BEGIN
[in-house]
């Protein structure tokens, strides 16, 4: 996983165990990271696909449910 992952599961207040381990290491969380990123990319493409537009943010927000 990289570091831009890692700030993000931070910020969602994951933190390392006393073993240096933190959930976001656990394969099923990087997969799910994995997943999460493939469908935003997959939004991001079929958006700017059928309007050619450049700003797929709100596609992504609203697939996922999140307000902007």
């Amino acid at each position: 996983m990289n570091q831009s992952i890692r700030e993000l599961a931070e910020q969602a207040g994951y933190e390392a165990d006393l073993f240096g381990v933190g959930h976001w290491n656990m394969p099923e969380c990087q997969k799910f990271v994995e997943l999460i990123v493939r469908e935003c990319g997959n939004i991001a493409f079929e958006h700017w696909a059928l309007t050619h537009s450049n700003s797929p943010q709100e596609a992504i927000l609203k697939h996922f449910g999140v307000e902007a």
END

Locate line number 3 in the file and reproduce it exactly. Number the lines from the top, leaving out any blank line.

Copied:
């Amino acid at each position: 996983m990289n570091q831009s992952i890692r700030e993000l599961a931070e910020q969602a207040g994951y933190e390392a165990d006393l073993f240096g381990v933190g959930h976001w290491n656990m394969p099923e969380c990087q997969k799910f990271v994995e997943l999460i990123v493939r469908e935003c990319g997959n939004i991001a493409f079929e958006h700017w696909a059928l309007t050619h537009s450049n700003s797929p943010q709100e596609a992504i927000l609203k697939h996922f449910g999140v307000e902007a």